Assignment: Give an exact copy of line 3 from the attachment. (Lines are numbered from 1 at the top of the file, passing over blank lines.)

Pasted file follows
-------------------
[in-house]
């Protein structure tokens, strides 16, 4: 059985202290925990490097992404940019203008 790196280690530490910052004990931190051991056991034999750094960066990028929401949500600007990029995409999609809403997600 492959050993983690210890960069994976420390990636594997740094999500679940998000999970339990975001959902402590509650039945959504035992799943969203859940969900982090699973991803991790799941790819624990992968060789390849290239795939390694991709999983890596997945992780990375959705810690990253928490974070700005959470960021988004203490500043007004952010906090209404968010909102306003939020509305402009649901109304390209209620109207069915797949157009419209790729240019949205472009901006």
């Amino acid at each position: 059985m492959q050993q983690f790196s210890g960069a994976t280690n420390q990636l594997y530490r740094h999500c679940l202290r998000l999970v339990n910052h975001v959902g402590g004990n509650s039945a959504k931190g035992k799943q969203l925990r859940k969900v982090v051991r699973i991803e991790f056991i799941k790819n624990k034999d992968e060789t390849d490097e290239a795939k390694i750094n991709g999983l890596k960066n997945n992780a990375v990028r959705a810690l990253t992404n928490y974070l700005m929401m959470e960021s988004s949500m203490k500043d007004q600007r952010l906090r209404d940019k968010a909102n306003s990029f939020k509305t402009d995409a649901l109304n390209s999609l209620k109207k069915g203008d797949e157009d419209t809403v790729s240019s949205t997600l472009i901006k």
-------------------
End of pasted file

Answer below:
């Amino acid at each position: 059985m492959q050993q983690f790196s210890g960069a994976t280690n420390q990636l594997y530490r740094h999500c679940l202290r998000l999970v339990n910052h975001v959902g402590g004990n509650s039945a959504k931190g035992k799943q969203l925990r859940k969900v982090v051991r699973i991803e991790f056991i799941k790819n624990k034999d992968e060789t390849d490097e290239a795939k390694i750094n991709g999983l890596k960066n997945n992780a990375v990028r959705a810690l990253t992404n928490y974070l700005m929401m959470e960021s988004s949500m203490k500043d007004q600007r952010l906090r209404d940019k968010a909102n306003s990029f939020k509305t402009d995409a649901l109304n390209s999609l209620k109207k069915g203008d797949e157009d419209t809403v790729s240019s949205t997600l472009i901006k």